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The need for water in western North Dakota's Bakken region during the oil boom was unprecedented—and research into the impacts of that water use will likely influence future oil development across the nation and the world, according to a North Dakota State University study.
HETTINGER—If left unshorn, a sheep's wool will simply never stop growing, until the animal can no longer move. To prevent the countryside from being littered with indolent, bleating balls of wool, it is necessary to ensure that a new crop of shearers is ready and able to keep North Dakota's sheep population svelte. That's where the Hettinger Research Extension Center comes in, offering instruction to newcomer and veteran sheep producers on the finer points of shearing and grading wool.
Though farming may be among mankind's oldest traditions, that doesn't mean it's easy for beginners to break into the lifestyle. Fortunately, the U.S. Department of Agriculture and the Roosevelt-Custer Regional Council are sponsoring Farm Beginnings classes starting at 10 a.m. Saturday at Fluffy Fields Vineyard in Dickinson. "We're part of a nationwide cohort," said Eden McLeod, interim executive director for the Foundations for Agricultural Rural Resource Management and Sustainability (FARRMS). "We're part of the nationwide Farm Beginnings Collaborative."
Dickinson State University's agriculture and technical studies department showcased the talents of some of its graduating seniors at their annual Opportunities in Agriculture event, which brought together local industry, leadership and education.
Veterans Day saw Dickinson State University's Beck Auditorium packed with men, women and children—a grateful community honoring the sacrifices and service of military personnel. "Military service is a real tradition here in North Dakota," said Dr. Rich Brauhn, master of ceremonies for Saturday's annual Veterans Day ceremony at DSU. "North Dakota has over 46,000 veterans."
The sixth annual Opportunities in Agriculture fair is coming to Dickinson State University Wednesday, showcasing DSU senior projects and featuring speakers from the local ag industry. "Its purpose is multifaceted," said DSU Department of Agricultural and Technical Studies head Chip Poland. "It's part career fair, it's part a place for our seniors to present their senior projects and we have included a keynote speaker that would speak directly to ... students interested in agriculture (about) what are the opportunities and where (they are)."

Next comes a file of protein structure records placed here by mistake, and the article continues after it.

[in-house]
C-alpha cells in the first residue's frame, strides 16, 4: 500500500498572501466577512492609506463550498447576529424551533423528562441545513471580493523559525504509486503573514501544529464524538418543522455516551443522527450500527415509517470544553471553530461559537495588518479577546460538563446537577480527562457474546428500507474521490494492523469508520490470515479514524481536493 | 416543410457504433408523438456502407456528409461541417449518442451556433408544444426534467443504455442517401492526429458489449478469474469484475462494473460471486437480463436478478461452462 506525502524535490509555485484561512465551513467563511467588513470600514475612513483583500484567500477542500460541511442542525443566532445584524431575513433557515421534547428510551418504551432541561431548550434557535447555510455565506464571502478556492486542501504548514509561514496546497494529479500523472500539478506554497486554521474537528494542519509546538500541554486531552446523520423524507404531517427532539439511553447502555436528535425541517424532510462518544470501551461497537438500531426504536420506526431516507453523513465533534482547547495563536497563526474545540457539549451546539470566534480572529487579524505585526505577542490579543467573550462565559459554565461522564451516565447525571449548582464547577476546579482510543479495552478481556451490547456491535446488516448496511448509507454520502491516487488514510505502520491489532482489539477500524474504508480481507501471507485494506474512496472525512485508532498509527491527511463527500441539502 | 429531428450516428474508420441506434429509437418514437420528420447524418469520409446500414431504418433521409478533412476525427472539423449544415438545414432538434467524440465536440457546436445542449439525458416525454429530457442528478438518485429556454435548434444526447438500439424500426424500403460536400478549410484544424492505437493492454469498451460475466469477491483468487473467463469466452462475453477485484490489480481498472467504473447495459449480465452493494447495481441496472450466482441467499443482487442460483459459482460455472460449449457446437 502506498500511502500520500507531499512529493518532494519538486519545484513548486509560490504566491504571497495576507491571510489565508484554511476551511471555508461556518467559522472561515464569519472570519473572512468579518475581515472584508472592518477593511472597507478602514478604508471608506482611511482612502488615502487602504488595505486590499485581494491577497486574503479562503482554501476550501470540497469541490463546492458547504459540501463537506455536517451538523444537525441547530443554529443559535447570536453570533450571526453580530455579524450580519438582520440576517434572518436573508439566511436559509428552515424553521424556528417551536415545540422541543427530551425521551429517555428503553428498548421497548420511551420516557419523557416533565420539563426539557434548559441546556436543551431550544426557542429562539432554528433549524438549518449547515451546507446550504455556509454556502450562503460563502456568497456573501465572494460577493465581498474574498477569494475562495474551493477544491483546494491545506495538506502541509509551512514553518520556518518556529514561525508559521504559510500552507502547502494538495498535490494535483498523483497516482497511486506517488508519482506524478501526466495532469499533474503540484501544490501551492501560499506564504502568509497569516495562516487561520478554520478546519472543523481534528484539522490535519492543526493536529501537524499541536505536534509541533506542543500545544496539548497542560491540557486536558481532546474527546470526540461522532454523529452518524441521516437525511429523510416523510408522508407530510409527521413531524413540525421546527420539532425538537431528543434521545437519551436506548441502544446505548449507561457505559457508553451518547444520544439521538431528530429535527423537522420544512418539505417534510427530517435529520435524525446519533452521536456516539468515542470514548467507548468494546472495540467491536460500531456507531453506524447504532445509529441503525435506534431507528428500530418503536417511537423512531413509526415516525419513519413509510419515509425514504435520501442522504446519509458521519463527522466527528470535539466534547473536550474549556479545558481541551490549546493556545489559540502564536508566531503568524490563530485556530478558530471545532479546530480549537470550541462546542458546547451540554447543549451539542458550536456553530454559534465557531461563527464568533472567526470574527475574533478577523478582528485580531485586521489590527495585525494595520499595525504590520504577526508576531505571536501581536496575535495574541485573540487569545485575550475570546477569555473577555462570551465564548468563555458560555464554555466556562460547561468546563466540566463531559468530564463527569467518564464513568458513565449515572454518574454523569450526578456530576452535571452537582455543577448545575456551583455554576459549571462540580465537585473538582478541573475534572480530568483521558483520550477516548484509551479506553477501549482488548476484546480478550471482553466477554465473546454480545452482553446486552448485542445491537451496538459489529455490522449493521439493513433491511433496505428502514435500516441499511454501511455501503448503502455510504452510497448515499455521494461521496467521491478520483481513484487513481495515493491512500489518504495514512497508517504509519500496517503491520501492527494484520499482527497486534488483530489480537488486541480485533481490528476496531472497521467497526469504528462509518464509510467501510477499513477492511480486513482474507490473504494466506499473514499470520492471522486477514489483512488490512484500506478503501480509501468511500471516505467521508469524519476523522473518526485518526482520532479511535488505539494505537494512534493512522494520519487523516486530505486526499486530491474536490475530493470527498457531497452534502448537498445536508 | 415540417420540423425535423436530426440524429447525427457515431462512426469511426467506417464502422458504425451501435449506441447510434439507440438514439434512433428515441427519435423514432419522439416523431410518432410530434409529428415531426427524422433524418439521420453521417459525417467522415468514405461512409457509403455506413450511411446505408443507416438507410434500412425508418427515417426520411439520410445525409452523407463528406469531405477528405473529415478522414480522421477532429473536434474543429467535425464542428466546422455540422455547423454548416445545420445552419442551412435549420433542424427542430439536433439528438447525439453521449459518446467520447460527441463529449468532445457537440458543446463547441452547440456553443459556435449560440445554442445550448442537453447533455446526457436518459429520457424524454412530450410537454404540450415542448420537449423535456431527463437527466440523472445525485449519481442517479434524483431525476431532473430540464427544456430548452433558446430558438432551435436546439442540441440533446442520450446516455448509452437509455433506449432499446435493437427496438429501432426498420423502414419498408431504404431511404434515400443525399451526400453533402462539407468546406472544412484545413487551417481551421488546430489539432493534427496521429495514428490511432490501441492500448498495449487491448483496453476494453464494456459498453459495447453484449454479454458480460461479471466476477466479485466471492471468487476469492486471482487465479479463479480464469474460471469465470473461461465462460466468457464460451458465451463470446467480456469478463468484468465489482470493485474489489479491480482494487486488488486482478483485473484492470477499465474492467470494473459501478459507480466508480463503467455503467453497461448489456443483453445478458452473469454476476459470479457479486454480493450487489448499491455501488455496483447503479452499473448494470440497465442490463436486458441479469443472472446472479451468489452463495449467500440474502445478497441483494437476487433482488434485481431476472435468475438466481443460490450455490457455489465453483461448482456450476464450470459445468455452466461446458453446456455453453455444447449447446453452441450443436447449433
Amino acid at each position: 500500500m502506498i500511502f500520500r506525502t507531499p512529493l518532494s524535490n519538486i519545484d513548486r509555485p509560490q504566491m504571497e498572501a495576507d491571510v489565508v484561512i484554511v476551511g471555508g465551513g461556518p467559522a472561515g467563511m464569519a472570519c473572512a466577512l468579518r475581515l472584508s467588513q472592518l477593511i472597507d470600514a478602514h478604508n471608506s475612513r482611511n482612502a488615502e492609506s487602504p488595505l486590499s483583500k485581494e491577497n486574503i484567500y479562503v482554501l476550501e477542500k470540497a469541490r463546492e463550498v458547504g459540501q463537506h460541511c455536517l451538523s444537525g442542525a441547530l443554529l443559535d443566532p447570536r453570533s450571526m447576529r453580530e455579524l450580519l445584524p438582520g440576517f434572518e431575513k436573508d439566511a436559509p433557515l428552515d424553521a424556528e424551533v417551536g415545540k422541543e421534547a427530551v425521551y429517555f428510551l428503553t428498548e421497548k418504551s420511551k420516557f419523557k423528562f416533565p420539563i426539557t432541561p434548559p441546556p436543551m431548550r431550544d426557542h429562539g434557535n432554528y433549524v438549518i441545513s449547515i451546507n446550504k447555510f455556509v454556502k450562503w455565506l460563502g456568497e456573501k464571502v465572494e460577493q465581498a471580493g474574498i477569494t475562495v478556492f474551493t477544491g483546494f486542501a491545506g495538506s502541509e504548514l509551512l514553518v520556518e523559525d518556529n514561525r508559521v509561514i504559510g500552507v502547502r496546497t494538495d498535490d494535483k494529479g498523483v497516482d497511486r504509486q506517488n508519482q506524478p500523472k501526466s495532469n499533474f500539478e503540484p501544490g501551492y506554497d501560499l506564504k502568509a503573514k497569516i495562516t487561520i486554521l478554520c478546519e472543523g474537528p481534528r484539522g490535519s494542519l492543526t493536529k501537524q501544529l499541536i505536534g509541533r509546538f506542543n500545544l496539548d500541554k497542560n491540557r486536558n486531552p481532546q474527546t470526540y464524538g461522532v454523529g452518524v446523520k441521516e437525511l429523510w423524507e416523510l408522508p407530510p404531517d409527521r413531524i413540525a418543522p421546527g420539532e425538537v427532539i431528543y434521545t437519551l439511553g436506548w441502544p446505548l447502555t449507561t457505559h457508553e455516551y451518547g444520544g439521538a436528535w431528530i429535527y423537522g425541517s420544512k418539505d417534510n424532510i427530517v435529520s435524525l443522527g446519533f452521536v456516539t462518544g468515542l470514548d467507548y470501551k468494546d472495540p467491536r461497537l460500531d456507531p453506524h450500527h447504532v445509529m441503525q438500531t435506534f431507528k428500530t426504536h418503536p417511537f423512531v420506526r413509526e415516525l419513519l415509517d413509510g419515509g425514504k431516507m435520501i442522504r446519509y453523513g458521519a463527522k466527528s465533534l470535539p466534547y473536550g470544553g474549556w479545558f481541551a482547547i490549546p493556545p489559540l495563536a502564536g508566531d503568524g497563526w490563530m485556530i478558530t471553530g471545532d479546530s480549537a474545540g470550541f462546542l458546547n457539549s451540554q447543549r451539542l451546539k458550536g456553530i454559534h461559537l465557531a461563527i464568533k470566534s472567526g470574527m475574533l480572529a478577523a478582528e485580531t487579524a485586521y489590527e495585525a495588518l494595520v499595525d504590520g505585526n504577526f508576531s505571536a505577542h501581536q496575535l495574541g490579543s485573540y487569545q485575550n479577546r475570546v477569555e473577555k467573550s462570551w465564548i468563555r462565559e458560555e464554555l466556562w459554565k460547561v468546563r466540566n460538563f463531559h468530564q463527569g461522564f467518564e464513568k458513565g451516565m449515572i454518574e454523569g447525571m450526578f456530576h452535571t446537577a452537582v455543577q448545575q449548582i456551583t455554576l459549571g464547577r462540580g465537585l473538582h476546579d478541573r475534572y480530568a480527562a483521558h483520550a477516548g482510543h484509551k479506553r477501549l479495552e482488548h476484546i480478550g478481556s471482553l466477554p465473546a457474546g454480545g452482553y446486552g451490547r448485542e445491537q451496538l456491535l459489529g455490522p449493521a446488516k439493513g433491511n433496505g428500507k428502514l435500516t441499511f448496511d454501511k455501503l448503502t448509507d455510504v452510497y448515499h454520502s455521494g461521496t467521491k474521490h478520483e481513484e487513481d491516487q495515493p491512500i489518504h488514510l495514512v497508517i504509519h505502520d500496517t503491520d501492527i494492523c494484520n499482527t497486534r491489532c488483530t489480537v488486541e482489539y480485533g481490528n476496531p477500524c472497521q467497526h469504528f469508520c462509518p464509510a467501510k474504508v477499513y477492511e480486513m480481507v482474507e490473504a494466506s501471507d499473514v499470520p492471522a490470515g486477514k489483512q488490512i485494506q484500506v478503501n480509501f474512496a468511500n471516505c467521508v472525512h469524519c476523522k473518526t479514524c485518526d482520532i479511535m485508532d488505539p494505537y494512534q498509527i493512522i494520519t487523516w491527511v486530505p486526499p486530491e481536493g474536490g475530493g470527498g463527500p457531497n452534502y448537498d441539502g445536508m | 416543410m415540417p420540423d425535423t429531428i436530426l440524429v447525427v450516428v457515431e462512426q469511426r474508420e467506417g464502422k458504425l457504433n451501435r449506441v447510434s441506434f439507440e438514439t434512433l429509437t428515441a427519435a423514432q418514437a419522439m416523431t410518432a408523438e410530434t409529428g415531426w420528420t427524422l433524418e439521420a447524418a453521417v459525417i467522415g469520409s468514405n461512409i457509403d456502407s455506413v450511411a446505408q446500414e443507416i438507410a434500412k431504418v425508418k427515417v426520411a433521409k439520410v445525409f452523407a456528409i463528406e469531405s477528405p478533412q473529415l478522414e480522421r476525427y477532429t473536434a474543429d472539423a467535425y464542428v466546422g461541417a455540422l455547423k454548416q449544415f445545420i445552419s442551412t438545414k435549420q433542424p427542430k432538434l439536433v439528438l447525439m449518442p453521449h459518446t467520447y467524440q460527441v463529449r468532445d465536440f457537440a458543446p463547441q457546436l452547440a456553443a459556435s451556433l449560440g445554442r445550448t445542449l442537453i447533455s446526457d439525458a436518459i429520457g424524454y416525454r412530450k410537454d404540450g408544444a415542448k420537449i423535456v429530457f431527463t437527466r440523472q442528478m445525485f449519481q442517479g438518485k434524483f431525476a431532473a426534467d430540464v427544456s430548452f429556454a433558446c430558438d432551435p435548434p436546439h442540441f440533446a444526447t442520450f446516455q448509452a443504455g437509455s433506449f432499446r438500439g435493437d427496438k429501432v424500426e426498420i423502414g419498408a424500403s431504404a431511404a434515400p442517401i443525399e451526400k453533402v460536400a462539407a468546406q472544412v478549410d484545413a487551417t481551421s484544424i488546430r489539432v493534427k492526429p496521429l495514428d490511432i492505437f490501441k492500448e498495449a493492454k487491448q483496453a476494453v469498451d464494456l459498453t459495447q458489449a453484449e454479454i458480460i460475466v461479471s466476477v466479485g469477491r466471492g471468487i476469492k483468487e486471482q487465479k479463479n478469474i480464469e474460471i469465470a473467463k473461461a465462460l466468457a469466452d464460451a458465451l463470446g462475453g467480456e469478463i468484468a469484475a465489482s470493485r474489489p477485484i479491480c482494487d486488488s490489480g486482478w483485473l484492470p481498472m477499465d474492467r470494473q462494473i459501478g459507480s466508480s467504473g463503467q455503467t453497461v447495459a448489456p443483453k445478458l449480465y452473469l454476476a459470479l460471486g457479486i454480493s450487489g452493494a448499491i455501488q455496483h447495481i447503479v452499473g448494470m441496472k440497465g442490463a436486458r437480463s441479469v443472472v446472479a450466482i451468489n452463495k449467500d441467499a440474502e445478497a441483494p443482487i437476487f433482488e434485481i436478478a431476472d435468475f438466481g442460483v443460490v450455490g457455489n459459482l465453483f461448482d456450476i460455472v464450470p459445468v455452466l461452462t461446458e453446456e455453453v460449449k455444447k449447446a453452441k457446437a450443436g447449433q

There's been a bit of rain and snow since the dog days of the drought, yet the Emergency Hay Transportation Assistance Program is still accepting eligible expense submissions for both commercial and personal hay transportation assistance expenses, but the final deadline looms. Applications for the program must be submitted or postmarked by Monday. Livestock producers interested in applying should go to the department's website at www.nd.gov/ndda to fill out and submit an application or to download a paper version.
KILLDEER—Walter Kukla's home in Killdeer is walled with memories—photographs of children and grandchildren, relatives and relations. "I built this house in 1970. The old house we lived in was just a shack, it was just built with a flat roof," Kukla said. "There was eight kids in our family." Kukla is in his 90s now, still living and working on his farm just north of Manning. As a young man, fresh out of high school, Kukla volunteered for the draft and in the fall of 1955 he was shipped off to Korea as a uniformed member of the Army military police.
Dickinson State University will be hosting its annual Veteran's Day ceremony at DSU on Saturday beginning at 11 a.m. The ceremony will be held in the Beck Auditorium at Klinefelter Hall and will open with the Advance of Colors by the 816th CO Color Guard. The Prairie Rose Chorus will perform the Star-Spangled Banner. Deacon and veteran Bob Stockert will conduct the invocation and introductory remarks will then be made by retired DSU Vice President Dr. Rich Brauhn, a veteran himself.
Lynn Helms, director of the North Dakota Industrial Commission's Department of Mineral Resources, spoke Tuesday in support of proposed legislation that would allow states to manage development of oil and gas production on federal land within their borders. "This legislation is a rare opportunity to implement better government instead of bigger government," Helms said of the Secure American Energy Act. "North Dakota urges you to approve and pass this legislation." Helms was one of four witnesses called before the House Committee on Energy and Mineral Resources in Washington.